CHEYENNE — Lawmakers will decide whether to make money now flowing to untouchable savings available for use when the Wyoming Legislature works through the budget next week.
Both chambers of the legislature will begin work on the supplemental budget Monday.
The proposed budget is available here
. House Bill 1 and Senate File 1 are mirrors of Joint Appropriations Committee's proposed budget.
The Joint Appropriations Committee rejects Gov. Matt Mead's proposal to redirect about $130 million of energy tax revenue into an account that is accessible rather than into the inaccessible Permanent Mineral Trust Fund.
"We need to build our Permanent Mineral Trust Fund," said Sen. Eli Bebout. The Republican from Riverton is the chairman of Senate Appropriations Committee. "That is a major policy decision that we will make next week."
Bebout wants to maintain a "statutory flow" of 1 percent from mineral severance taxes that goes into the untouchable Permanent Mineral Trust Fund. Another flow of 1.5 percent to the fund that is untouchable without a change to the state constitution.
Bebout told other senators Friday that revenues from the state's Permanent Mineral Trust Fund kept the state afloat in the 1990s when other revenue streams died.
The interest income from the PMTF has dropped as a percentage of general fund revenues, Bebout said, and the state needs to rebuild it.
"That's our backup," he said.
Mead had suggested with the unpredictability of energy prices and revenue in the future that access to the cash could be a safety net.
Several other suggestions by the governor, such as diverting some coal-lease bonus money to purposes other than school construction have also been rejected by the appropriations committee.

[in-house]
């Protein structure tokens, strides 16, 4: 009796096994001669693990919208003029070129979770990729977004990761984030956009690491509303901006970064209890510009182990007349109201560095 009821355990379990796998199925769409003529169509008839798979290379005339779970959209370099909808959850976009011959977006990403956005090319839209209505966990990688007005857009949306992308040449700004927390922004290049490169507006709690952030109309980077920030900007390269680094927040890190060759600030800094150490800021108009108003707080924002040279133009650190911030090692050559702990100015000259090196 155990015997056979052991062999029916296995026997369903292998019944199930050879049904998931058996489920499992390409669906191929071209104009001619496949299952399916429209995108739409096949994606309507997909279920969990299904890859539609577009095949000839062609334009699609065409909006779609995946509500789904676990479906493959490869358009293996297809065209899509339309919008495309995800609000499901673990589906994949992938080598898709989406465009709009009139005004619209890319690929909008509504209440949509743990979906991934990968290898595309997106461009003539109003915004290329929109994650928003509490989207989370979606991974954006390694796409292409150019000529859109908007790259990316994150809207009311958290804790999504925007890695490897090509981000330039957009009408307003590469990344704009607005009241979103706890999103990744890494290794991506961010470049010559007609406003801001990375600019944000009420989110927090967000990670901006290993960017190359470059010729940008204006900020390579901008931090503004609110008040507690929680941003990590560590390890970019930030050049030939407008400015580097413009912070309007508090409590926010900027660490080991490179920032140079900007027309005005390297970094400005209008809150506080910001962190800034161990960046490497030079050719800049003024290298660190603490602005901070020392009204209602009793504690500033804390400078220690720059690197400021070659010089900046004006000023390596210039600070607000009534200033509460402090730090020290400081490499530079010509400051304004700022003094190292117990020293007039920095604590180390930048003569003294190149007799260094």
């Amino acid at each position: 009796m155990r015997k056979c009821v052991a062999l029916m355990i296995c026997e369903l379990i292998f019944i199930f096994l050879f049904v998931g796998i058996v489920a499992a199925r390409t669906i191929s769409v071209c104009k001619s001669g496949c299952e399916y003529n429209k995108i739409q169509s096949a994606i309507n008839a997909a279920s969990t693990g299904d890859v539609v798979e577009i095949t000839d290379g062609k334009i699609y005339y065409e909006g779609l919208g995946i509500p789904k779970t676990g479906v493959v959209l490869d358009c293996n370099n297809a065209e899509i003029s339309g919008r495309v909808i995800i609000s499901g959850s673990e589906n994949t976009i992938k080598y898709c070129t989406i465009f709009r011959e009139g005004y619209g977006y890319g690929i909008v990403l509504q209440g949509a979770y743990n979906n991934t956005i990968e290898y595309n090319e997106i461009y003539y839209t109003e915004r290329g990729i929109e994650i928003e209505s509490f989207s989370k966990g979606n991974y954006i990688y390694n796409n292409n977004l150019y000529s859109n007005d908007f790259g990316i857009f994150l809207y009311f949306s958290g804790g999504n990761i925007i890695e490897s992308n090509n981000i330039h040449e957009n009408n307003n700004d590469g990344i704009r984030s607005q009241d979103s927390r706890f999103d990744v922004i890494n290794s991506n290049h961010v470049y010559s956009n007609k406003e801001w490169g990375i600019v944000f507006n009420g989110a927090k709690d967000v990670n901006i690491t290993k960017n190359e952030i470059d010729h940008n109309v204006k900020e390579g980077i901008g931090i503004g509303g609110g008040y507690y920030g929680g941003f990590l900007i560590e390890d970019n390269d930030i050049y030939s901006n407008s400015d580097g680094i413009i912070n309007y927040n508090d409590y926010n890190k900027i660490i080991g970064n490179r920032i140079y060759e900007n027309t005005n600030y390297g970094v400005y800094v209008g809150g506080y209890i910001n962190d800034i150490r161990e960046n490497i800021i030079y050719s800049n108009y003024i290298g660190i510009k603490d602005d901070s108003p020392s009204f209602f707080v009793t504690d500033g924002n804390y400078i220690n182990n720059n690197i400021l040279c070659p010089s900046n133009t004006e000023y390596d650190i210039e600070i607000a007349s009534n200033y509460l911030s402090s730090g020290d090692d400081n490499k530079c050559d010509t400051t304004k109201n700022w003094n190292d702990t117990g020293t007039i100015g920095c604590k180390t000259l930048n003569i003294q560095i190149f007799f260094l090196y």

The budget does retain a significant portion of the governor's suggested reductions to agency budgets.
House Appropriations Committee Chairman Rep. Steve Harshman it's "one of the smallest supplemental budgets ever, practically."
Wyoming lawmakers create budgets for two years and the supplemental budget during general sessions is to make adjustments at midpoint.
Because of declining prices for fossil fuels, Wyoming tax revenues have been flat.
While agencies saw an average of about 6.5 percent in budget cuts in both the governor's and the JAC's proposals, the appropriations committee recommends one-time appropriations of $55 million for the University of Wyoming College of Engineering construction account.
It also recommended one-time spending of $31.2 million for fire suppression and $20 million in direct distribution to cities, towns and counties.
The legislature adopted the current $3.2 billion general fund budget during the budget session last March. That budget took effect in July 2012 and runs through June 30, 2014.
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